On Eating Meat

A few things have happened today that have stuck in my omnivorous craw.

I was perusing facebook as a freelance writer is wont to do and I see the NY Times has posted a writing challenge: Tell us why its ethical to eat meat. At first, I deduced that this had some relevance to the recent, justified uproar over “pink slime” being passed off as basically-the-same-as-actual meat. Not so.

I clicked through to find reference to Peter Singer’s 1975 publication of Animal Liberation and the 2009 Jonathan Safran Foer bestseller Eating Animals. Since, by the Times’ estimation, us carnivores have had precious little to say in the intervening years, the editors dreamt up a writing contest asking for six hundred donated words on Why Eating Meat is Ethical. (As I typed that, I thought of little Ralphie sitting down to write his theme for Ms. Hoover.)

Then, a very dear friend messaged me to vent that the ladies in her office, whom are throwing a young donors gala fundraiser featuring a selection of “celebrity” chefs providing bites as bait for $190 tickets, were all in a kerfuffle because one of those honored guests had the audacity to put veal on his menu.

Now, I haven’t read Eating Animals or Animal Liberation, nor was I witness to said kerfuffle. And maybe what I’m really pissed about is this article in the Huffington Post, which essentially asserts that women be treated more like animals while the ladies in the office, Foer, and Peter Singer are asking that we anthropomorphize actual animals. And the New York Times has some magazine space to watch us all duke it out.

I am willing to bet big bucks that the ladies in that office eat cheese. I bet some of them travel down to Murray’s on Bleeker Street in Manhattan and have a slate board from Williams-Sonoma with a designated piece of chalk to identify their Camambert from their Cambozola at cocktail parties.

What I bet they don’t know (or willfully ignore) is that many many many many delicious cheeses use rennet to coagulate the milk and create that fudgy deliciousness that cheese lovers can write 600 word odes to and travel to Bleeker Street to procure.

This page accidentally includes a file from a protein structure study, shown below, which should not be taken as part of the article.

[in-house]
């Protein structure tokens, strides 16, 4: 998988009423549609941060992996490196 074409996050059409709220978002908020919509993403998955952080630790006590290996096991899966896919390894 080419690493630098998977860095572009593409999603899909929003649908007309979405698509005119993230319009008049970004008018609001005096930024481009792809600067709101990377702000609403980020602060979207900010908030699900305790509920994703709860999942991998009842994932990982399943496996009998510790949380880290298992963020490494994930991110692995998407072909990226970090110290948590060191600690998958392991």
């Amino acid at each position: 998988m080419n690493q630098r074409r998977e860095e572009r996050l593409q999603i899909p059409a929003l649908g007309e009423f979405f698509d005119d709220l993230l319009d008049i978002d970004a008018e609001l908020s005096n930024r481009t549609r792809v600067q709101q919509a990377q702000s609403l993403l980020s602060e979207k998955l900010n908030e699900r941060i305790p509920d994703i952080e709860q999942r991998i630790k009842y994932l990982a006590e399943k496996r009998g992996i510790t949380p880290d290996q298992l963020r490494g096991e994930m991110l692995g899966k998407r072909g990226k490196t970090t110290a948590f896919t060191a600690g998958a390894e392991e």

Veal is a byproduct of the dairy industry, as is rennet. From the male cow, slaughtered young to provide the most lucrative feed conversion ratio to the farmer and a delicate protein to celebrity chef do-gooders and home cooks alike. From that same animal is harvested rennet that ends up on cheese boards or in your kids’ mozzarella sticks.

Vegetarian cheeses are out there, primarily made with rennet derived from plants in the thistle family, grown in petri dishes as microbial rennet, or produced as the first genetically engineered enzyme allowed in the US food supply. The FDA, however, has decided that it is not a requirement that the cheese company tell you which one it uses on the packaging.

So for everyone upset about the baby cows, seek out specifically labeled vegetarian cheese. Better yet, until in utero sex determination becomes the norm in the industry, best avoid dairy all together as with every insemination, there’s a 50% likelihood that your Yoplait purchase just demanded a baby boy cow be born into the food chain.

I love animals. But I understand their place in my life. My dog and I go to agility classes and this morning, a fellow student handed me a small party favor bag with dog paw prints on it and said, “It was Lily’s birthday on Saturday and so she made Rooster some carob muffins.”

Lily is a miniature schnauzer! I am pretty sure she doesn’t know her way around a mixing bowl, let alone her preference for carob over chocolate. Rooster would devour an entire chocolate cake given ample opportunity, poison be damned!

My chickens (rest their souls) provided eggs. My next chickens will remain nameless and provide eggs and meat. Pigs provide meat. End of story. They are aggressive, hungry, mediocre parents at best and were it not for the hard work of pig farmers keeping them alive for the purpose of feeding a bacon-hungry population, they would have fallen off the evolutionary charts eons ago.

My point is this: to avoid appearing like a self-righteous hypocrite laden with rich people problems, keep your mouth shut. When it comes to pronouncing that I am a savage or a slut, remember Mrs. Santorum’s problematic history and ask yourself, ‘Do I really want to be remembered as saying that?’

And enjoy your lacto-ovo-pesactarian approved cheese.